When we started our shift, the multichannel seismic streamer had just been deployed to start its 16-hour survey. This is the maximum continuous operational time for this instrument because our marine mammal observers, Tasha Snow (USF) and Andrea Walters (University of Tasmania), have to be on watch while it’s in the water, and each of them is only permitted to do an 8-hour shift. We anxiously awaited the data to be processed by Bruce Frederick and Sean Gulik (University of Texas at Austin), our resident seismic experts on the night shift.
These data are very important not only for determining core and dredge sites on our cruise but to add to the support of an IODP (Integrated Ocean Drilling Program) proposal for this area. The proposed drill cores will be approximately 80 meters in length will help scientists to observe and analyze how climates (particularly ice sheets) respond to increased CO2. The specific goals of the proposal are to address the timing of “the Eocene-Oligocene ice advance (~34 Ma), the mid-Miocene climate transition (~14 Ma) and the earliest Pliocene warmth and climate fluctuations (~5 Ma).” Everyone was very excited about the data that we collected and now it was time to pick dredge locations!
Although our watch was dominated by this seismic data and activity, I had a lesson with Caroline Lavoie (Universidade de Aveiro), one of our multibeam specialists. We discussed how to process the data that we were receiving hourly from the multibeam system and about the CARIS system in general, which we use to process the data. We use the multibeam on the ship to see a high-resolution profile of the seafloor. To do this, the multibeam system, EM 120, sends a continuous wave pulse down to the bottom with defined amplitude, frequency (12 kHz), and a time limit. This pulse is known as a “ping” sent by 191 beams creating a swath of an area. Because this ping is sent as a swath, the information that is received by the system after these beams hit the seafloor contains more, but less-resolved data for deeper areas and less, but more-resolved data for shallower areas due to the width that the beams’ pulse could reach before hitting the seafloor (this is why the lines are varying sizes when plotted on a map).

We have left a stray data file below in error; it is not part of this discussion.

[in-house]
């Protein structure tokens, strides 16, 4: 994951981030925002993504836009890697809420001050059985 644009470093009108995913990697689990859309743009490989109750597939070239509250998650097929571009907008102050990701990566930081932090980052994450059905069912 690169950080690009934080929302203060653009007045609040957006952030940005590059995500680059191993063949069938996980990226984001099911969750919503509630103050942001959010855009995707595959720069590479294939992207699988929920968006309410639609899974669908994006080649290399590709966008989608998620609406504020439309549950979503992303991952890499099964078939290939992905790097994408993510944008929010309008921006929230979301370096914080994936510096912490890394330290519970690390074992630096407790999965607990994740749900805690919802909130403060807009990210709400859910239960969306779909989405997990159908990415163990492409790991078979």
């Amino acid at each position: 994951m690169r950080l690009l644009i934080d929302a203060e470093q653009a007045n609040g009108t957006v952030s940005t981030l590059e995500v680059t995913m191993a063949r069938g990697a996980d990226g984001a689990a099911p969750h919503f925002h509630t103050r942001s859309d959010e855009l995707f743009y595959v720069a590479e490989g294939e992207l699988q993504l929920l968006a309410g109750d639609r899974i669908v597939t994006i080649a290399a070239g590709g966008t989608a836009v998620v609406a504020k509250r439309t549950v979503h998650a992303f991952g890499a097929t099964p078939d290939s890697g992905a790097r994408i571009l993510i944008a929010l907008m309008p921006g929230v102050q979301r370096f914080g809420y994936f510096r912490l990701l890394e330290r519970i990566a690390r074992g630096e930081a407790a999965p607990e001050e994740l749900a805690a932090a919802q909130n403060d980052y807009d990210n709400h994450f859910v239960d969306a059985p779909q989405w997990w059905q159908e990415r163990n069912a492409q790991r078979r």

The multibeam system and the CARIS software both correct for certain parameters of the ship and the water to produce more accurate data. For example, the software corrects for the sound velocity profile of the water that is affected by changing temperature, salinity, density, pressure, etc of the water. The EM 120 system also corrects for the heave, pitch, roll, and heading of the ship when collecting data. To process data, tide information is also needed, but in our case tides are not a factor based on our location and due to the fact that the resolution we are seeing is between 25-100 meters.
After learning the basics of how the data is collected, Caroline showed me how to process the raw data in CARIS, allowing for a more accurate reading of the imagery. The multibeam data are useful for us to see in real time on the ship for many reasons, including an accurate depth reading when our Knudsen 3.5 kHz CHIRP system is having a hard time reading the seafloor, and to easily see prominent features such as megascale glacial lineations and other glacial erosional features to briefly analyze what these features mean in terms of glacial history. However, multibeam data are very useful afterwards in programs such as ArcGIS and for future analysis of the seafloor in other media. The only other time multibeam data have been collected in this area was during the NBP01-01 cruise, so many of the paths that we are crossing are collecting multibeam data and depth profiles for the first time.
After the rest of the seismic data were processed, the PIs and Chief Scientist started to pick ideal dredge locations based on the reflectors they saw within these data. Six sites were chosen, and Bruce and I were assigned to determine the latitude, longitude, and depth of these sites, which we fixed using the processed multichannel data. When our shift ended, there were six potential dredge sites in hand, with hopes that the wind would die down enough to make dredging possible.